Minister plans hub network to drive rural reboot
Michael Ring says he has ensured policies approved at Cabinet are ‘rural proofed’
Minister for Rural Affairs Michael Ring says there is a “feelgood factor out there” in rural Ireland. Photograph: Cyril Byrne
Minister for Rural Affairs Michael Ring is to focus on a countrywide network of community-based digital and enterprise “hubs” as one of the central planks of his plans to revive Ireland’s 600 small to medium rural towns.
Ahead of the publication this Friday of the National Planning Framework, Ring has been lobbying within Cabinet to ensure the plan will not be received by the public as “unbalanced” or urban-focused.
As Minister for Rural Affairs, he seeks to ensure all Government policies are “rural proofed”. The draft plan has already been criticised by a coalition comprising of all Opposition parties and Independents which claims it is unbalanced and will be detrimental to rural Ireland. There was specific criticism that the North-West was being neglected in the framework.
In an interview with The Irish Times in advance of the furore over the planning framework, Ring set out his own views on how rural Ireland could be protected.
He has put a lot of his political capital into the development of innovation centres or hubs. Some have been established in rural towns and have already shown an impact in terms of employment, and in reversing population decline in those areas.
In Skibbereen, the Ludgate Digital Hub offers superfast broadband to individuals and businesses, who can use its space for office work, research, networking, conferencing and meetings. Over 70 people are employed across five or six businesses in the Food Hub in Drumshanbo, Co Leitrim. A similar innovation and enterprise hub is due to open in Longford town in 2018, with over €600,000 in funding from Ring’s town and village renewal fund.
Ring visited Drumshanbo recently and outlined his plan for hubs to be established across the State when visiting the Food Hub there.
He also officially opened the first barrel of Drumshanbo Whiskey, the first whiskey to be distilled in Connacht for over a century. The whiskey is made at PJ Rigney’s ‘Shed’ Distillery in the town, which has already had notable success with its Gunpowder Gin.
Referring to the €21 million funding he has secured for the town and village scheme, Ring said he would be “concentrating on hubs all over the country”.
“Dublin is at full capacity. We have the workforce, the team, the people, the vision and the capacity in rural Ireland.
“We are telling companies to look at rural Ireland. There are many Drumshanbos around the country and I’m telling you one thing, they will not let you down. Jobs are what keep communities alive.”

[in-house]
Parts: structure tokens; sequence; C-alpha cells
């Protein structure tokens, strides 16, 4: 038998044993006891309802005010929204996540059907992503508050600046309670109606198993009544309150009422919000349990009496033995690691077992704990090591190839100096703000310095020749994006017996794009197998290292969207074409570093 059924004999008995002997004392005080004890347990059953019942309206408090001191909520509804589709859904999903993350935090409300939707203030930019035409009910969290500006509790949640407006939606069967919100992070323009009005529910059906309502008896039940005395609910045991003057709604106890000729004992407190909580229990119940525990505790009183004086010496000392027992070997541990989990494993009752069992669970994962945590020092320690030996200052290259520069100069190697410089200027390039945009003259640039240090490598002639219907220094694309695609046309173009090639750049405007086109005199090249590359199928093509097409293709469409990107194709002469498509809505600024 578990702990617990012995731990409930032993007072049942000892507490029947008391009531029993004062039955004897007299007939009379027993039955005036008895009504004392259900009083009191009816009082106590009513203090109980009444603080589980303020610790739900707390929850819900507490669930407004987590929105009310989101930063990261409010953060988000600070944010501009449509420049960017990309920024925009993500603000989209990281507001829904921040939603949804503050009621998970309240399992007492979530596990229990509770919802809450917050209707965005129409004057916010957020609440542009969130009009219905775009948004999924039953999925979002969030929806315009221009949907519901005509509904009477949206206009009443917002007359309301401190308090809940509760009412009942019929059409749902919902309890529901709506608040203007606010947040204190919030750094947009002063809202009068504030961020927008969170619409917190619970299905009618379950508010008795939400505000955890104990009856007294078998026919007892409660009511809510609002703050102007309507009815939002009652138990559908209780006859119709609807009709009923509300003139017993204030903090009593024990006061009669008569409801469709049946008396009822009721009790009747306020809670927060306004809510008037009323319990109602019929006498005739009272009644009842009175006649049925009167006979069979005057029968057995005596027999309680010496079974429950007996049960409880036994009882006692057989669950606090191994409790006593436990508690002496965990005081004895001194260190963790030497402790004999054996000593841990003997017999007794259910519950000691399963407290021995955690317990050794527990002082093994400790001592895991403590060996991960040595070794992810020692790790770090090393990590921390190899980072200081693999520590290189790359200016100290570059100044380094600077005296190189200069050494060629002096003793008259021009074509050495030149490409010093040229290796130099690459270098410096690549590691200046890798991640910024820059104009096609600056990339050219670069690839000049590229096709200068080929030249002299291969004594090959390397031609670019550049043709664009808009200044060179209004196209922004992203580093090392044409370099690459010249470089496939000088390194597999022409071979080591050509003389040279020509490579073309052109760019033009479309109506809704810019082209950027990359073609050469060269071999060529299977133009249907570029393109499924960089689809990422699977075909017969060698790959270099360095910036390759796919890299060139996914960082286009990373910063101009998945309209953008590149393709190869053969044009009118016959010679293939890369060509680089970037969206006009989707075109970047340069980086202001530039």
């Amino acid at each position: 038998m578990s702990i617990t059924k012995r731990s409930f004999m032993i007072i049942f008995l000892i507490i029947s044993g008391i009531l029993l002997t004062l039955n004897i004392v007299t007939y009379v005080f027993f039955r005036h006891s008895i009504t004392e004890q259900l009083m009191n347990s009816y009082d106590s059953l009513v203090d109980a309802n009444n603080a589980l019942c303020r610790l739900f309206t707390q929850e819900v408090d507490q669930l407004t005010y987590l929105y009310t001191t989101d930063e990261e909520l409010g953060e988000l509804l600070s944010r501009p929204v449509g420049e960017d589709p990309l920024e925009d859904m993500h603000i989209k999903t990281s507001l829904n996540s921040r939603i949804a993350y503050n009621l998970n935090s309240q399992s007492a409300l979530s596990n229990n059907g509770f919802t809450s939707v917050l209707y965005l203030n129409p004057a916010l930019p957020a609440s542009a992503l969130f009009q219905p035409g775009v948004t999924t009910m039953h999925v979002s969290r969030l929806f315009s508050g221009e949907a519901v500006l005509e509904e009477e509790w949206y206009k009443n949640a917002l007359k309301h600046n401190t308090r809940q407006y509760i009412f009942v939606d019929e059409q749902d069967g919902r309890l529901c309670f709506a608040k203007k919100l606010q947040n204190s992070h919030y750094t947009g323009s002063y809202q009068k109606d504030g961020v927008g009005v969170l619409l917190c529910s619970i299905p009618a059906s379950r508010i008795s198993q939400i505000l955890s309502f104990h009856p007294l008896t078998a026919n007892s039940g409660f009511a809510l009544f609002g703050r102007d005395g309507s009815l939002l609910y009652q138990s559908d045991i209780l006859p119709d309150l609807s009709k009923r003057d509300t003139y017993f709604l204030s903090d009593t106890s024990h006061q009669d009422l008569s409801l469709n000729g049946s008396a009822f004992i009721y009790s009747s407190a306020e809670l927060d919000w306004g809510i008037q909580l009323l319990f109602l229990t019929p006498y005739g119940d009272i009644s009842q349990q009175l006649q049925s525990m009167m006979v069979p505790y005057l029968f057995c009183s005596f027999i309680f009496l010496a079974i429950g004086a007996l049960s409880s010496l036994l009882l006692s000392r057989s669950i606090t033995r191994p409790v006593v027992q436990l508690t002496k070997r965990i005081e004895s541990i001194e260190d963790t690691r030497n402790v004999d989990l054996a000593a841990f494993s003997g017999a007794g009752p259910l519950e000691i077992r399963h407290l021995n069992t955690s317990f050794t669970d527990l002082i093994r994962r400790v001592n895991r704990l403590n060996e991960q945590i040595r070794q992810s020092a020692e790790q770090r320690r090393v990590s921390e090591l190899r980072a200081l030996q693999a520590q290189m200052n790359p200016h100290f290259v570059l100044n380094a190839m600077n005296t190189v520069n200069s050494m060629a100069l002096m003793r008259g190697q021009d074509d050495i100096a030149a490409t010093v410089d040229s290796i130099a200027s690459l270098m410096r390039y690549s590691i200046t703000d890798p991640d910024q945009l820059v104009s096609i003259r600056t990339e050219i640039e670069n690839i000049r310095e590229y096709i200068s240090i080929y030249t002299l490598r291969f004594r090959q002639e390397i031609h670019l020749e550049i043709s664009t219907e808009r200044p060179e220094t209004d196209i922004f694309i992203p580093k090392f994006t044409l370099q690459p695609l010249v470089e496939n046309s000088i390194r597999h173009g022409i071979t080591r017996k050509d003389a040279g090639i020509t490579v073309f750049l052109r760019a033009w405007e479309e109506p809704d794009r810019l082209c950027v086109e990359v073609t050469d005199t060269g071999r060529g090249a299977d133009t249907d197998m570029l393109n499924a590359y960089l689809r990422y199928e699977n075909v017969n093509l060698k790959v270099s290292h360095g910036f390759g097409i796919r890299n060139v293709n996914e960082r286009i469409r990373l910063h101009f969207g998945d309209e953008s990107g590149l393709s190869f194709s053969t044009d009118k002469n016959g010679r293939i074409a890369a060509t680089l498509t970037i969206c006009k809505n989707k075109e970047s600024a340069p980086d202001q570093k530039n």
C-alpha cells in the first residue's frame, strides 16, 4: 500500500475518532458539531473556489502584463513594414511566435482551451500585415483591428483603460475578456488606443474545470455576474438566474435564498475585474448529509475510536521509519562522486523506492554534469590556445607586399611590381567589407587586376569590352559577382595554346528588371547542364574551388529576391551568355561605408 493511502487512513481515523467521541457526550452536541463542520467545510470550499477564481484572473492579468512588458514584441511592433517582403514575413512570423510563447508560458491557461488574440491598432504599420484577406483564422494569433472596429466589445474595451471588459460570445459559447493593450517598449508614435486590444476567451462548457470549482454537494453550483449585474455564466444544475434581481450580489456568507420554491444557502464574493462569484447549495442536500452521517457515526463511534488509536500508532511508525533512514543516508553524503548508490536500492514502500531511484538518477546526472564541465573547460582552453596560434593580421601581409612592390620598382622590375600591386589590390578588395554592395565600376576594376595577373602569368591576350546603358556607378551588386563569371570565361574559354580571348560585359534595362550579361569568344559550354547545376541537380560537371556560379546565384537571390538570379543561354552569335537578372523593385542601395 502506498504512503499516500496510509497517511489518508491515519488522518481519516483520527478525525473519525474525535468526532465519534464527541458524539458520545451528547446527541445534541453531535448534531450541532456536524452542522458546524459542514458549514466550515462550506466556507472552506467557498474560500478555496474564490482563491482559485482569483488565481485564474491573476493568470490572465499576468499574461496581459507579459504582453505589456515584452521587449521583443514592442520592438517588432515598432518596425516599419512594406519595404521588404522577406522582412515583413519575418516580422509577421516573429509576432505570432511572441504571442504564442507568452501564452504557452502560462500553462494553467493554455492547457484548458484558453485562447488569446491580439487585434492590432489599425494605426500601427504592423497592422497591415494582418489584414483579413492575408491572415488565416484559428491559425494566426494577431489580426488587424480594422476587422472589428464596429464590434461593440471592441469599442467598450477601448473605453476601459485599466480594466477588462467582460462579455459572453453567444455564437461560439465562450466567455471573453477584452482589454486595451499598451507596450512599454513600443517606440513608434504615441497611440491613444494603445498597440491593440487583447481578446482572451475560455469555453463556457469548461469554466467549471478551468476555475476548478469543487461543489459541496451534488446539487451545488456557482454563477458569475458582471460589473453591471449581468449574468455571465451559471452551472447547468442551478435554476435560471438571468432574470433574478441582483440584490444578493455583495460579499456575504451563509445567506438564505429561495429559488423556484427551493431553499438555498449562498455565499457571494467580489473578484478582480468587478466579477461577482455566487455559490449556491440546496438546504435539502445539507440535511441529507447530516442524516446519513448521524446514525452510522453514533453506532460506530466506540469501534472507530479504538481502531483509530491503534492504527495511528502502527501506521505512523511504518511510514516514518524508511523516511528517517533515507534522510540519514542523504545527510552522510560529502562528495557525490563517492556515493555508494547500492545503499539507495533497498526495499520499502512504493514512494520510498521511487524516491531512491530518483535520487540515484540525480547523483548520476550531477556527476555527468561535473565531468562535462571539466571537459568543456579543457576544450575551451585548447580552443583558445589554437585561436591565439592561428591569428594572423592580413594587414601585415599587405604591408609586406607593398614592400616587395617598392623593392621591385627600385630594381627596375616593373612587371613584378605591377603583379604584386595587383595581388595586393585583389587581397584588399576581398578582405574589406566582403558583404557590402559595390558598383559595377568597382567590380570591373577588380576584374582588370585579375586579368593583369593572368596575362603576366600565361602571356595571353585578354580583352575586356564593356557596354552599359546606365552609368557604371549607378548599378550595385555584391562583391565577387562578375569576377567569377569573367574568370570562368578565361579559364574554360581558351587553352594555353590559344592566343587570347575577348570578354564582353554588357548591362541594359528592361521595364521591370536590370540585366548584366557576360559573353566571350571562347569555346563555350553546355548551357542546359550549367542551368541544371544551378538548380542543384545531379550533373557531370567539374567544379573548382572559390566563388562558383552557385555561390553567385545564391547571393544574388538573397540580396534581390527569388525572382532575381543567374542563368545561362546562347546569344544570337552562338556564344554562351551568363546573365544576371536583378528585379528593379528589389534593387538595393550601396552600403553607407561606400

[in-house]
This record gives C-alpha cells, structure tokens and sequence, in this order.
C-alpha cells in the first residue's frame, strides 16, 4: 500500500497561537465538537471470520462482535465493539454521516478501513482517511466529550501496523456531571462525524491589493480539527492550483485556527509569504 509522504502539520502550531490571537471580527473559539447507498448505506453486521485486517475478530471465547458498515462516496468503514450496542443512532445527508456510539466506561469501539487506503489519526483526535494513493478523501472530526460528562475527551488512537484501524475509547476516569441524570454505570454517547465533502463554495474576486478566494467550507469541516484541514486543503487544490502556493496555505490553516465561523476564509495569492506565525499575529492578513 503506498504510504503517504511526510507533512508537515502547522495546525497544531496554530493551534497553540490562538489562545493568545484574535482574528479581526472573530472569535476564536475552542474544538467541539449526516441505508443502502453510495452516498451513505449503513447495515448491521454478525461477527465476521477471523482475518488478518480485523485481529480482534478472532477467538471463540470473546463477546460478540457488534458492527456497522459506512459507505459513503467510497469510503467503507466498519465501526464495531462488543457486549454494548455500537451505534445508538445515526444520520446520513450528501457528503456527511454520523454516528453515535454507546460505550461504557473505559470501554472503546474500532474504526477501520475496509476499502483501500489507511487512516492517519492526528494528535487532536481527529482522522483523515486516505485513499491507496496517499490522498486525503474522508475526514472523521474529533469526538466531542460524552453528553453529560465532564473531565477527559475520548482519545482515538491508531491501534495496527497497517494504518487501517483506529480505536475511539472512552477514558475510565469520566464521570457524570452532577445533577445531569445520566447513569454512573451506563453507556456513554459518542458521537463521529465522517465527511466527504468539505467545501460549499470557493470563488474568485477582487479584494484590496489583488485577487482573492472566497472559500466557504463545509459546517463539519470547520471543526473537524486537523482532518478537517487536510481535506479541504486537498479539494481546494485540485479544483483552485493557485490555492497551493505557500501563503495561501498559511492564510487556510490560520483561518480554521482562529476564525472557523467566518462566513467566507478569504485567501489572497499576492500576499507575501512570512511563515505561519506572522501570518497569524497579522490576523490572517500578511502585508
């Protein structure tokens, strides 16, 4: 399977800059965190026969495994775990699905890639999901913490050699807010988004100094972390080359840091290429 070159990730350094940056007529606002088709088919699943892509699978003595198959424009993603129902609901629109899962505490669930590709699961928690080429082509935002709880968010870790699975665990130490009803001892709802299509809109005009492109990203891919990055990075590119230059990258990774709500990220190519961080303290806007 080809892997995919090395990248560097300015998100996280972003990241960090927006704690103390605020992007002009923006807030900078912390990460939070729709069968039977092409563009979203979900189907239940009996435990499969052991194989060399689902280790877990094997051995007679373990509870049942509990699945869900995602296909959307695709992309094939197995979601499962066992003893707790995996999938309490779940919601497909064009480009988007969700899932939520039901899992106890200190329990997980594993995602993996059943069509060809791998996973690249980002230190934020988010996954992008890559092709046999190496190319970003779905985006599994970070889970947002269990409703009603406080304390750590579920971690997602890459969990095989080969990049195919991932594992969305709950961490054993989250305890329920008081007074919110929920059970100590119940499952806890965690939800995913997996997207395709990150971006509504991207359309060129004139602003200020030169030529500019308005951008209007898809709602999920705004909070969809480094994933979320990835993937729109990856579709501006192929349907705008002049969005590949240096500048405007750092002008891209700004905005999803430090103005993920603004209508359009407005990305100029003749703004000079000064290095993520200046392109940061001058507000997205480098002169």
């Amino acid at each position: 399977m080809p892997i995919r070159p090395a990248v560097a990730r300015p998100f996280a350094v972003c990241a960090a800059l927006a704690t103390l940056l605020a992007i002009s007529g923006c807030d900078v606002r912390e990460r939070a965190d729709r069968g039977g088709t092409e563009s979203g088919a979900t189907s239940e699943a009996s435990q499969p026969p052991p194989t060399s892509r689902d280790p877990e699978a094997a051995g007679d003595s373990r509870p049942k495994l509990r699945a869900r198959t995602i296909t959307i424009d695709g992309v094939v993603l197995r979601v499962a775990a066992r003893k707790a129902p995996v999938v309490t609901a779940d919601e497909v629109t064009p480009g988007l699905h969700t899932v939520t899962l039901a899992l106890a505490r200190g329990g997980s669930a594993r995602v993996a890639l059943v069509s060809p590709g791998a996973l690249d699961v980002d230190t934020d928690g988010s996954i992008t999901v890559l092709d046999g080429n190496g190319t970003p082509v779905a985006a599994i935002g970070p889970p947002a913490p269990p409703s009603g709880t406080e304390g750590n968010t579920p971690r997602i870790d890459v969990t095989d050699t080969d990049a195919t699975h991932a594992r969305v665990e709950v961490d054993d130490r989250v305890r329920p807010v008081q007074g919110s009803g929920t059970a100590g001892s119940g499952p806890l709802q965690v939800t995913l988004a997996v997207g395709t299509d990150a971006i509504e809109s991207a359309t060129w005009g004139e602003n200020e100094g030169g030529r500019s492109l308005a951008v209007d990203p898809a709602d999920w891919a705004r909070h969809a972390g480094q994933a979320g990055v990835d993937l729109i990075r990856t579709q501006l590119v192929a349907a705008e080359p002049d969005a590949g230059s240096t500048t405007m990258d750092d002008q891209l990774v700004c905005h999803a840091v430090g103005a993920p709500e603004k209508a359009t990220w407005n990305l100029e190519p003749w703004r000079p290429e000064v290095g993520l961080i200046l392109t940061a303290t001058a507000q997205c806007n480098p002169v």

The new Department has had teething problems. Over six months after its establishment, it is still housed in temporary offices.
The Minister’s role is relatively limited compared to other departments. He has responsibility for implementing the Action Plan for Rural Ireland, with its aim of creating 135,000 jobs; and reviving 600 small- to medium- sized towns.
Its aims are to increase visitor numbers by 12 per cent; create an Atlantic Economic Corridor; and to address issues such as rural transport, country schools and the retention of post offices, banks, GPs and rural businesses.
By the very act of creating a senior Ministry, he said, the Government has elevated the status of rural affairs.
Nor is he worried about opposition claims about paltry resources. He points to the Wild Atlantic Way. “It was already there. All it required was some resources, a clever marketing campaign, signage and viewing points along the way.
“Look at the important things like the rural recreation schemes. Go down to Waterford and its greenway, or the walkway at Drumshanbo (a route along the Shannon linking it to Leitrim Village) which did not cost a huge amount.
Ring says he has ensured that all policies being approved at Cabinet are “rural proofed”.
Ring points to a pilot scheme in the north west, that has brought 500 patients to hospital, through subsidising local drivers to the tune of 20 cent a mile. He wants that scheme available everywhere. He says it could have other applications like making trips to the local pub possible, or bringing elderly people into the local village to go to the post office, go to bingo, or to do shopping.
He wants more motorways and high quality national routes, and multi-disciplinary primary care health-centres. All of these he argues, will play a part to bring back life into to towns that were moribund during the recessions.
“I really sense there is a feel good factor out there again.
Last year the first quarter, CSO figures showed that four out of five jobs were being created in rural Ireland. There were more people with salaries in to their pockets. There is more confidence than there was.
“Yes, we had five years of very severe misery. Now they now see more jobs are being created. They actually see their sons and daughters getting jobs again.”